• EDEN’s response to “climate variability.” As Extension seeks to determine it’s proper role in addressing the issues of climate variability, what can EDEN bring to the table?
  • Inviting greater participation in EDEN by our 1994 sister institutions.
  • Re-writing our “standard operating procedures” to help direct operations and guide new officers.
  • Strengthening support for EDEN delegates at the state level. Being sure delegates receive needed support for participation in EDEN activities, including the annual meeting

As EDEN prepares for the next 20 years, it is important that we remember our roots, an integrate lessons learned into the strategic planning process.  We look forward to this process and to sharing the results with all delegates at the 2015 Annual Meeting.

Best wishes,

Mike Yoder

EDEN Chair

America’s PrepareAthon!

Disasters can happen at any time and take us all by surprise, so the time to prepare is now. America’s PrepareAthon! is working to help people, just like you, prepare ahead of time.

National PrepareAthon! Day is April 30, 2015 and there will multiple ways to prepare for six specific disasters: earthquake, flood, hurricane, tornado, wildfire, and winter storm. The purpose of America’s PrepareAthon! is to help people understand what type of disasters can happen in their community, how to prepare for those disasters, how to recover from damage from those disasters, to increase their preparedness in general, and to prepare as a community.

Preparing for disaster is extremely important so America’s PrepareAthon! makes it easy to join. Just go to their website and join a group, then begin telling others about what you are planning. Participants can plan an event for themselves, their families, or their communities whatever they are comfortable doing. There are discussion forums for participants to share event ideas, along with disaster preparedness tips.

If you are interested in finding out more information, see their fact sheet and frequently asked questions. Don’t forget to join a group, follow the conversation at #PreparAthon, and be prepared to get prepared on April 30! —  Written by Michelle Buffkin, AU Agriculture Communications Student/EDEN Community of Practice Social Media Assistant.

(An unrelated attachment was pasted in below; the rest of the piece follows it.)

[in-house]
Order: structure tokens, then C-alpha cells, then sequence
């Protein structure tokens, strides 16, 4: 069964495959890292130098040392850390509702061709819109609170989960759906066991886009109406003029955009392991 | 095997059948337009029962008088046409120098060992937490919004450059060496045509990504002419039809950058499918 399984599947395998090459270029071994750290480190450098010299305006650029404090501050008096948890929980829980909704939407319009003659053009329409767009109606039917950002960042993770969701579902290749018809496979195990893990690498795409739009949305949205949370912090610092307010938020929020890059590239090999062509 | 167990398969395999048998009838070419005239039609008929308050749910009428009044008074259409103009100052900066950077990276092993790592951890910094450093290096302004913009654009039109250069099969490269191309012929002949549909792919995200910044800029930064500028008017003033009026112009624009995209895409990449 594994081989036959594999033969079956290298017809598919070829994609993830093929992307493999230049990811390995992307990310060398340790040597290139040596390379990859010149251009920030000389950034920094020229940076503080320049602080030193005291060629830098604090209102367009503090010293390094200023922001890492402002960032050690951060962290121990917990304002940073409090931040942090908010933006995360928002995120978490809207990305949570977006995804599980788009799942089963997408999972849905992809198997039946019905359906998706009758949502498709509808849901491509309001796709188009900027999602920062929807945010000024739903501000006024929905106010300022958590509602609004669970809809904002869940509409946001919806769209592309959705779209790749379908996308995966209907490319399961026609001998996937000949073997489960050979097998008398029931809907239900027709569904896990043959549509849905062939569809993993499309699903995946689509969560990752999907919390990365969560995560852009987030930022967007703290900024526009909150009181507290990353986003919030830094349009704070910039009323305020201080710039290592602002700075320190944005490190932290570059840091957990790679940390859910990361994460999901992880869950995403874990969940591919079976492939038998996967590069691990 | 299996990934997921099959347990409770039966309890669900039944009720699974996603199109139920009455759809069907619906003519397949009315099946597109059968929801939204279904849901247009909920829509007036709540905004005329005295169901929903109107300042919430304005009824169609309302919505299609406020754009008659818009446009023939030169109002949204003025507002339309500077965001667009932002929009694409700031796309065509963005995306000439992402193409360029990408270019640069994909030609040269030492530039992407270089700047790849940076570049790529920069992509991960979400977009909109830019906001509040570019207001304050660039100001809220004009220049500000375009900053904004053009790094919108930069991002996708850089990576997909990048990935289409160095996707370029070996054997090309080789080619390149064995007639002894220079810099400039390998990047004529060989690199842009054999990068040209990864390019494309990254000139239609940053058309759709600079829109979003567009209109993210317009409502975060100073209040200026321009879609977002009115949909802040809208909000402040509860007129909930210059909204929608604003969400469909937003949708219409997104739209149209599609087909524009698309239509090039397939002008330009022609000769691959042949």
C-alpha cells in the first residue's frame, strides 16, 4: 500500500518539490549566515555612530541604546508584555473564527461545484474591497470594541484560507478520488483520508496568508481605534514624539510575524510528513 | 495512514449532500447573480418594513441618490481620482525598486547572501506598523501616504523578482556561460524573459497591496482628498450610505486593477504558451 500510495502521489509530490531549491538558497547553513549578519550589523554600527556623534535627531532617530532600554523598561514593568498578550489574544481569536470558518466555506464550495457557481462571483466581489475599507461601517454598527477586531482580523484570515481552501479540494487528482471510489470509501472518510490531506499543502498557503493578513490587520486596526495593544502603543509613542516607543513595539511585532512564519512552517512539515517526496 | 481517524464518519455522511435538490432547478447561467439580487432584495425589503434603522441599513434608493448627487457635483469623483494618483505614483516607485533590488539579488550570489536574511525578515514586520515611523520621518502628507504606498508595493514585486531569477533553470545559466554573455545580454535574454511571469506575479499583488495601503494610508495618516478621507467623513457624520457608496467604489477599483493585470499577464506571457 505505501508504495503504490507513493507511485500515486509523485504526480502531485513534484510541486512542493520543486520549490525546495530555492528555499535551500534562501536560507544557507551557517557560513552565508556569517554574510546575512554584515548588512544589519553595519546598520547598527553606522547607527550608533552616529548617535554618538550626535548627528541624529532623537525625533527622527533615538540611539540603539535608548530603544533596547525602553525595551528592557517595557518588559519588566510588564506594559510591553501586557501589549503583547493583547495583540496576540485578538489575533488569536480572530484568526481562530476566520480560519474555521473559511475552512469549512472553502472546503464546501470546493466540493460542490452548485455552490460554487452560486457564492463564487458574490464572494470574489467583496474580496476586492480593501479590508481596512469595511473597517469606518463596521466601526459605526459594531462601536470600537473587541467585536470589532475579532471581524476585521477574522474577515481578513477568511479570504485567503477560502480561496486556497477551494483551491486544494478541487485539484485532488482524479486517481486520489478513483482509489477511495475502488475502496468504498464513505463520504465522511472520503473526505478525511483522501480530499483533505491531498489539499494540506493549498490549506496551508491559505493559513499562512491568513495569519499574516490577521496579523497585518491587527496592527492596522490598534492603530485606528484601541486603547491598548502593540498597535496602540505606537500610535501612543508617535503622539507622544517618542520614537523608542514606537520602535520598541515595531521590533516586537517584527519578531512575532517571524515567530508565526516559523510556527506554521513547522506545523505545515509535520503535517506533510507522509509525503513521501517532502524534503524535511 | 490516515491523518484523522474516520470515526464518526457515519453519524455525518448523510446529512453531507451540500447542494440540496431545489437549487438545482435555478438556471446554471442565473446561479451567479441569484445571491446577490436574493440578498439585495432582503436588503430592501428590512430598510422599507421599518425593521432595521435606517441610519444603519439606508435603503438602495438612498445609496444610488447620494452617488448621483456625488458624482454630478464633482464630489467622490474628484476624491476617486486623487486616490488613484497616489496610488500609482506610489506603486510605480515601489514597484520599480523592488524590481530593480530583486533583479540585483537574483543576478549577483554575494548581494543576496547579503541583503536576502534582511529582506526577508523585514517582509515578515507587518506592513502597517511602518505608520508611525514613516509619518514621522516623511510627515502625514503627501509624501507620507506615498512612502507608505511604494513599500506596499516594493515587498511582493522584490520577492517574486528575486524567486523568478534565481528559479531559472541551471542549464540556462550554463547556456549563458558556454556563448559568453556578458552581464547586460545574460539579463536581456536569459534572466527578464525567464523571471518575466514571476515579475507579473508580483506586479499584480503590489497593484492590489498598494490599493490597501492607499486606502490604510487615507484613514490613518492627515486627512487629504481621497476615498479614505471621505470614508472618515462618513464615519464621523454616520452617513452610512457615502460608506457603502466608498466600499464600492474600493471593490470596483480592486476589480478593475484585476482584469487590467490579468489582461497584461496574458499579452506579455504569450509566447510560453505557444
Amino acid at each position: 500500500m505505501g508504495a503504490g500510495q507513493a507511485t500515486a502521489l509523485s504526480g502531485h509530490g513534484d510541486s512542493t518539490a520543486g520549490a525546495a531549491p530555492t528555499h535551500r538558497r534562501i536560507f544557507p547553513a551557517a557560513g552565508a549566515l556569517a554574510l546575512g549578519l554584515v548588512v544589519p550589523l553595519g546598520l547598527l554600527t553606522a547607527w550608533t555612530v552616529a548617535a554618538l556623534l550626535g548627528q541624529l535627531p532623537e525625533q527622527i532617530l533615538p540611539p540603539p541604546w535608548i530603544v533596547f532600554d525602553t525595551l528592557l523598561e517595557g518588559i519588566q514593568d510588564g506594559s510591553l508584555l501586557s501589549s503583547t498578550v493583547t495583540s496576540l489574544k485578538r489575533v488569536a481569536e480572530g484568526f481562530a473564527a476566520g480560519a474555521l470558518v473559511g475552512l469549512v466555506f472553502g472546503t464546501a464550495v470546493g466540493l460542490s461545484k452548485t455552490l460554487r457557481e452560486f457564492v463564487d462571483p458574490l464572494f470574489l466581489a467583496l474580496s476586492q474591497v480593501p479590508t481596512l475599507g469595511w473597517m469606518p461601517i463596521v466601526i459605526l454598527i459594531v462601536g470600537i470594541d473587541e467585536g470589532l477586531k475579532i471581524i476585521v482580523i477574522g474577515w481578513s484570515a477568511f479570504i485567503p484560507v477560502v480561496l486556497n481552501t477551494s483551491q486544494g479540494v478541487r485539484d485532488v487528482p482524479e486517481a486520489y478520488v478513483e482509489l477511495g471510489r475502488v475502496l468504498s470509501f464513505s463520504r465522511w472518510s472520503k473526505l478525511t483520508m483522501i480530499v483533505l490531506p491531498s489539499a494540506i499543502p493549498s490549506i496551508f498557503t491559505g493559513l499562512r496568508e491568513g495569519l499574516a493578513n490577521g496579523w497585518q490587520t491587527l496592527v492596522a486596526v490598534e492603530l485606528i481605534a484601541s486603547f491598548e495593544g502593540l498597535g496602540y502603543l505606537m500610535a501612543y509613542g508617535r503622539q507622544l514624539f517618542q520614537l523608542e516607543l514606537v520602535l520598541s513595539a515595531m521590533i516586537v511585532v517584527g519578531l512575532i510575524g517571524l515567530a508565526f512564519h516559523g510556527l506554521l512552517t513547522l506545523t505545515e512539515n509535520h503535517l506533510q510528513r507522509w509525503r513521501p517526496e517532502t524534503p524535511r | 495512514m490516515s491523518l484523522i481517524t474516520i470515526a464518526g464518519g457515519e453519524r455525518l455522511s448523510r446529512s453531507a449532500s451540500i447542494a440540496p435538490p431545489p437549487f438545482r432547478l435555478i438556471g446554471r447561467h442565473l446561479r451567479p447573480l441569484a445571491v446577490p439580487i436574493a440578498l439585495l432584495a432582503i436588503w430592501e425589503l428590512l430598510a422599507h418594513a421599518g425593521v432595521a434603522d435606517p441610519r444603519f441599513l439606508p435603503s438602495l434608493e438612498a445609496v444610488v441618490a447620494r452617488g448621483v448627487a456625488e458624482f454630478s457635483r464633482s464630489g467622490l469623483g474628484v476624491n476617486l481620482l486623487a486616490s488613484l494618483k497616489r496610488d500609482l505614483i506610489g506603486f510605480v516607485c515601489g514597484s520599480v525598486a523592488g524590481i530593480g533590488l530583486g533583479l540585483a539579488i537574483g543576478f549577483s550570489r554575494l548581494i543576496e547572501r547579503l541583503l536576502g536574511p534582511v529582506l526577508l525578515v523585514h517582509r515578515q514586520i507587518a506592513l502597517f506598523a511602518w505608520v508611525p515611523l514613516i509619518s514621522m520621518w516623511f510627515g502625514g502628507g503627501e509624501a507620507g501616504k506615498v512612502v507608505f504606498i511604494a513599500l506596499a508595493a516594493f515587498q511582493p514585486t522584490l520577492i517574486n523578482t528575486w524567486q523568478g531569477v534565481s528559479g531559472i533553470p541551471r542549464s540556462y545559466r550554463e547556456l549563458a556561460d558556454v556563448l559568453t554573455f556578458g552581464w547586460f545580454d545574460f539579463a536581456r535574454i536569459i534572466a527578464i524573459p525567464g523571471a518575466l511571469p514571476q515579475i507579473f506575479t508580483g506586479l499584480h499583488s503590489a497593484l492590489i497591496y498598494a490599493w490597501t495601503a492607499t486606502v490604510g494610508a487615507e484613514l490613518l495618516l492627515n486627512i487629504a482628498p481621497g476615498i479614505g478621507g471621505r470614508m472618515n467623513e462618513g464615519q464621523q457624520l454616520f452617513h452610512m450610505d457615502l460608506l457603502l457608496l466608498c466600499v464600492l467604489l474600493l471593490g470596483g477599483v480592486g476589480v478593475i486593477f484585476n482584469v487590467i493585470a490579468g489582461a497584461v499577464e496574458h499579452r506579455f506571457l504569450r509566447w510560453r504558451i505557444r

Webinars and Events

Upcoming Webinars & Events
Webinar Archives

Featured Resources

  •  Flooding: The Big Picture describes the phases of disaster response on the context of floods. Each phase links to additional information. Brought to you by the EDEN flood NEIL and CoP.
  • America’s PrepareAthon! also has flood resources, including a playbook for an organizational tabletop exercise.
  • Need a resource on basic disaster preparedness? Check out these two courses from EDEN. One is for families and the other for businesses.
  • Grant opportunities
    • State Farm Service Learning Grant. Closing date is May 1. Steve Cain is coordinating discussions.
    • Strengthening the Public’s and/or K-12 Students’ Environmental Literacy for Community Resilience to Extreme Weather Events and Environmental Changes. Contact Keith Tidball if you’re interested in this opportunity.
    • Specialty Crop and Organic Agriculture Research and Extension. Steve Cain is coordinating discussion on applicability of drought education to specialty and organic crops. Contact Steve for more information.

Meet a Delegate Monday: Pete Barcinas

Michelle Bufkin, AU Agriculture Communications Student/EDEN Community of Practice Social Media Assistant, recently interviewed EDEN delegate Pete Barcinas from Guam. 

1. How did you first get involved with EDEN?

Our involvement with EDEN began March 2004 when we were welcomed by then EDEN Chair, Mark Hansen from Michigan State University and continue to participate since then.

2. What is your role in disaster preparedness?

At the University of Guam we collaborate with various agencies to help address both technical assistance requests related to programs and information around disaster education.  This includes periodic review and updates of our typhoon publications.  We work closely with our local first responders to provide information and support.

3. What are some unique challenges you have seen, pertaining to disaster preparedness, from living on an island?

The area of food security continues to be a concern for the community.  Recently, a delayed container shipment impacted the availability of food commodities and came at the same time with the West coast port labor disputes that handles our Guam-bound surface shipments.  While the industry and government folks work to address the pending food shortages, this came at some significant costs (for air freight) for perishable foods.  Also, Guam serves as break-bulk point to the other islands and you can imagine their food needs when we experience these situations.  For food, being prepared with a steady stock of important foodstuff can get the family by until the short term crisis is resolved.  As you can see, while food is important other non-food commodities add to quality of life and well-being issues.

 4. Can you share a lesson learned about working with communities on disaster preparedness?

Maintaining your disaster networks both locally and nationally is important.  They can provide updated information and resources that can be helpful.  The training opportunities is just amazing.

 5. What would be your biggest piece of advice to other EDEN Delegates?

I think the work that EDEN attempts to address across all disaster topic and issue areas is just awesome work, keeping the community interest first and providing timely and useful information is important.